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Explaining an often misleading statistic

By Mark Greenstein

Founder and Lead Instructor, Ivy Bound / Rising Stars.

January 2014

Permission hereby given to re-print, so long as author name and email are cited.

There's a misleading statistic that deserves explanation: the College Board reports that seniors improve significantly on their SATs over their junior year scores.  This is NOT the reason to delay one's SAT into senior year. 

The reasons for the improvements are many, but an extra 6 months doing school work is the least important of them (because the SAT is testing things learned from grades 6 to 10, not curricula inherent in grades 11 and 12.)  The real reasons students see significant improvements on their second SAT are more likely to include:

1) Testing Maturity,

2) Directed SAT-coaching,

3) Prior SAT practice testing,

4) Desire to really do well as college is approaching,

5) Desire to keep up with peers who have posted high scores.

None of these influences requires senior year testing.  The increases seniors see are increases that SECOND TESTERs see.   That second test (and even a third test) can be later in the Junior year.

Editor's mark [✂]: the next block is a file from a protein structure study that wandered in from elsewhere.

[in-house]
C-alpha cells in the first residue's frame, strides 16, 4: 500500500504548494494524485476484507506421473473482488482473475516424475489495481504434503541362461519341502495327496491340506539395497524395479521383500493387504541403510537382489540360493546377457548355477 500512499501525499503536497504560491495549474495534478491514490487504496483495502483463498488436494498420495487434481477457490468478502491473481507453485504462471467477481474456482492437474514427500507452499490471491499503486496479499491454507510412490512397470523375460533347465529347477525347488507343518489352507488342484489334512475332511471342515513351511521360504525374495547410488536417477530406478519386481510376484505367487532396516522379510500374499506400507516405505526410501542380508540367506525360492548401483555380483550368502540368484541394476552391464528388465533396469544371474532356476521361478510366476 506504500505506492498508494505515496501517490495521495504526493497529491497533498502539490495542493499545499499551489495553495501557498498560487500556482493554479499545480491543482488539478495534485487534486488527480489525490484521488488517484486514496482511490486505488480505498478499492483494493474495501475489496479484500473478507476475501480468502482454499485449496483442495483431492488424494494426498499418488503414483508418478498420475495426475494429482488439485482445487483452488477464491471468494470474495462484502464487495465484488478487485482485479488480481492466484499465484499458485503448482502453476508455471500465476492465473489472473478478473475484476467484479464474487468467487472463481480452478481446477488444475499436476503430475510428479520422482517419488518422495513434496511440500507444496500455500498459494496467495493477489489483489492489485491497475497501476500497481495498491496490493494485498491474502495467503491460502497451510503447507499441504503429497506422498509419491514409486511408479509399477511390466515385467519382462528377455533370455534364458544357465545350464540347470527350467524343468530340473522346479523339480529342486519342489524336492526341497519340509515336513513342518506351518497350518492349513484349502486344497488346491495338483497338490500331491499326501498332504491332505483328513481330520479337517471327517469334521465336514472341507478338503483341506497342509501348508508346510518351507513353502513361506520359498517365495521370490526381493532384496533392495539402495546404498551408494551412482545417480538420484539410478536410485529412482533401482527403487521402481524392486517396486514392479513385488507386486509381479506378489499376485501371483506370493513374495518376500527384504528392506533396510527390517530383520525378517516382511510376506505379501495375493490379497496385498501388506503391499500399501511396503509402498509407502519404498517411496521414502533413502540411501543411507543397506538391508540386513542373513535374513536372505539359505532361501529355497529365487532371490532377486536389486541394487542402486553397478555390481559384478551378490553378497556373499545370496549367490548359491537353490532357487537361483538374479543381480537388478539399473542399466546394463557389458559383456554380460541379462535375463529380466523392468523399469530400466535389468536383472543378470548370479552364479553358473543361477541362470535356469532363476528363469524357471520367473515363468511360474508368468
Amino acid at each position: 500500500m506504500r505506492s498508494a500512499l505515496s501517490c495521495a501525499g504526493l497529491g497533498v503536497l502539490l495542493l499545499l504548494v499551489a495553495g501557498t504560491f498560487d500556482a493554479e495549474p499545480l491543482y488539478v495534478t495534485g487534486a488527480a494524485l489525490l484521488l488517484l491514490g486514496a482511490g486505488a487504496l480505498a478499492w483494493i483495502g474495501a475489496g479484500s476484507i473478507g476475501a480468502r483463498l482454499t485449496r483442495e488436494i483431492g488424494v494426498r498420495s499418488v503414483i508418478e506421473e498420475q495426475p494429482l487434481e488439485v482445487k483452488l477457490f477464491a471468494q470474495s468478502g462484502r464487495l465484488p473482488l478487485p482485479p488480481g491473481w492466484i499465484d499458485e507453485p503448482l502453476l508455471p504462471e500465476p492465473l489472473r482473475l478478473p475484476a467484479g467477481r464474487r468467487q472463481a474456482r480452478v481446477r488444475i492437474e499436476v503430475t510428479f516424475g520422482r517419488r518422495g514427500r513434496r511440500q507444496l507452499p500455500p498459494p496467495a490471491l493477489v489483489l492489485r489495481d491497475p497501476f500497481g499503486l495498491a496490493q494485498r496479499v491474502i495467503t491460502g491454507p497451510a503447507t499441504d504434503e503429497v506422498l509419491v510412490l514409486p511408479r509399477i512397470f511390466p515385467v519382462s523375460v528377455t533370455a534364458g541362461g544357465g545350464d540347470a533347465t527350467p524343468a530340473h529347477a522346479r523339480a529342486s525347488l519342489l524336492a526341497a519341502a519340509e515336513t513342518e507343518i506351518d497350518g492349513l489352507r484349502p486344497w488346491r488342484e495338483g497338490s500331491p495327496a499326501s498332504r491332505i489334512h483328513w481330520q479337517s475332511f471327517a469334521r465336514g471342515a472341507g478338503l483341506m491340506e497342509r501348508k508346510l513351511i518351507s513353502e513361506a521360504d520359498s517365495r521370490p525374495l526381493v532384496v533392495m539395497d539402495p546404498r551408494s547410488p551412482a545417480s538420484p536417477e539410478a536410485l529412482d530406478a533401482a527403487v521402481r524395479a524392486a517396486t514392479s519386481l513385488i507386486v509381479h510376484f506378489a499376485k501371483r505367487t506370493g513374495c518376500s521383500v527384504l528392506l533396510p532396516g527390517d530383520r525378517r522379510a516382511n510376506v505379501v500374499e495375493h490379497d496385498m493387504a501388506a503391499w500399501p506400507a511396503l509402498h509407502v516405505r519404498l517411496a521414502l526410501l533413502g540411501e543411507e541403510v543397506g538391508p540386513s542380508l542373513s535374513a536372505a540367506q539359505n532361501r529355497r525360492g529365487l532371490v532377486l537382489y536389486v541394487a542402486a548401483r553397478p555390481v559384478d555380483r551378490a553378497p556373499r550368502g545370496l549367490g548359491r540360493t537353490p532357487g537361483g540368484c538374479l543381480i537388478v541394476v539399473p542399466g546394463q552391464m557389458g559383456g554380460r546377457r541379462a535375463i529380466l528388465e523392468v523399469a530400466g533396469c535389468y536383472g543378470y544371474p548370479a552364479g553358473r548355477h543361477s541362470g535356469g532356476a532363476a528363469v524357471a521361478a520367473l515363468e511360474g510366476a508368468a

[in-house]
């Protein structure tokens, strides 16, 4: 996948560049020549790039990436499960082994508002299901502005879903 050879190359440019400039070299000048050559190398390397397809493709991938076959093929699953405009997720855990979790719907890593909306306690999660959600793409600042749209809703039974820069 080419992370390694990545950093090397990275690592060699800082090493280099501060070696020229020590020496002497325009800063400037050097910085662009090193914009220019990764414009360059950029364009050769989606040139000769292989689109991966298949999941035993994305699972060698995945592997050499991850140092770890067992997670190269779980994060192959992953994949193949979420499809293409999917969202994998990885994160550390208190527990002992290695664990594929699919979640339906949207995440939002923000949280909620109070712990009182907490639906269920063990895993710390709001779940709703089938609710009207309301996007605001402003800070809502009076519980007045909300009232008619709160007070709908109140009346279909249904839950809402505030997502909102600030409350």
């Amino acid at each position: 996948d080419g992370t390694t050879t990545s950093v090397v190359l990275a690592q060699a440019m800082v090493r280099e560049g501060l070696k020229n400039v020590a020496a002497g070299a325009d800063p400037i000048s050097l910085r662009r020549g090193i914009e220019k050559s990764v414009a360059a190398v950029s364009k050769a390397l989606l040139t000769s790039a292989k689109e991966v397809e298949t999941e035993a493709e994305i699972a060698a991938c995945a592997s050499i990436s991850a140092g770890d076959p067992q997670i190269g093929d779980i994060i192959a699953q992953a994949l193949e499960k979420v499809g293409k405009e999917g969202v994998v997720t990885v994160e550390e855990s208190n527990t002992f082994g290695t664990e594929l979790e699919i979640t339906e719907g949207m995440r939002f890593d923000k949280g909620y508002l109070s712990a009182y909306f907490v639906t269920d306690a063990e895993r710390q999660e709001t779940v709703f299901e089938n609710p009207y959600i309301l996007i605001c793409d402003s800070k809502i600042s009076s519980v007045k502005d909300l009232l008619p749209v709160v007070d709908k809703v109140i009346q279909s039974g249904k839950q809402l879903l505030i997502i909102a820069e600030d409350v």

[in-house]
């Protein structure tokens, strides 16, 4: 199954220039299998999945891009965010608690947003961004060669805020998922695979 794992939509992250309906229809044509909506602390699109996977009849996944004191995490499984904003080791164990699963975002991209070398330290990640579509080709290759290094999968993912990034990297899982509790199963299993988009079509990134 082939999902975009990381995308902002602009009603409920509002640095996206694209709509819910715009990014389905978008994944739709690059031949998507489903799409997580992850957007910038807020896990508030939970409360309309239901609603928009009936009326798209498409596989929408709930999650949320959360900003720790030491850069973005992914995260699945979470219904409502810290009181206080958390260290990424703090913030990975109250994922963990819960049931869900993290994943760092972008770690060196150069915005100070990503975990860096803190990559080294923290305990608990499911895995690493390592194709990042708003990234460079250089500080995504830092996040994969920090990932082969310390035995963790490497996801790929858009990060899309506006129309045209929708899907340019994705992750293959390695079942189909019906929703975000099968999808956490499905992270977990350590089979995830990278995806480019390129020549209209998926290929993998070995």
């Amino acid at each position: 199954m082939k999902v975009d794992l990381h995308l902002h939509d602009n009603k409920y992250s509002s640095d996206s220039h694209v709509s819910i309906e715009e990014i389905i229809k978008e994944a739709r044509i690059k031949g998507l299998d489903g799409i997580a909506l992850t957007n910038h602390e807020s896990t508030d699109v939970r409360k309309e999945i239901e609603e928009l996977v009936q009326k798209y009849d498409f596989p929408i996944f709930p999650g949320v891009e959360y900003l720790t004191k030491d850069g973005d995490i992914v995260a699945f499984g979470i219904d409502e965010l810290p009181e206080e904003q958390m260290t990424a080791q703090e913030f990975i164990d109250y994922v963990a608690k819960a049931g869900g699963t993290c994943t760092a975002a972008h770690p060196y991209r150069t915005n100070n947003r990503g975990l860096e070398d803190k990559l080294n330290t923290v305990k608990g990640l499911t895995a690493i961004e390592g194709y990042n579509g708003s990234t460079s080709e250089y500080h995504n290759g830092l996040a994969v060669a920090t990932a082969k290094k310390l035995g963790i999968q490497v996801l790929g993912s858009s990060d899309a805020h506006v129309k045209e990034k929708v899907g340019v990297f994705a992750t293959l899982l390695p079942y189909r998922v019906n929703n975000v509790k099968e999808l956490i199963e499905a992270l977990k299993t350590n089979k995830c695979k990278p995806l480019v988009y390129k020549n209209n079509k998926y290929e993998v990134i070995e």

My clients at Ivy Bound often see 100 point improvements a mere two months after a first test.  The first three of the five above elements are in play when a student who takes a November or December SAT sits again for a January or March SAT.  

As for the last two elements, we like when our students have the mindset that "college CREDENTIALING is approaching", and that "i'll post early scores that my peers will later see".

Since it's not senior year learning that propels SAT scores, it's second testing and the things students do to make second testing better, heed this advice: do multiple SATs as a Junior.  Perhaps you will scorch the test then and not even need a senior year SAT. 

 

Ivy Bound 107 Fenn Rd.  Newington CT 06111             

msg@ivybound.net

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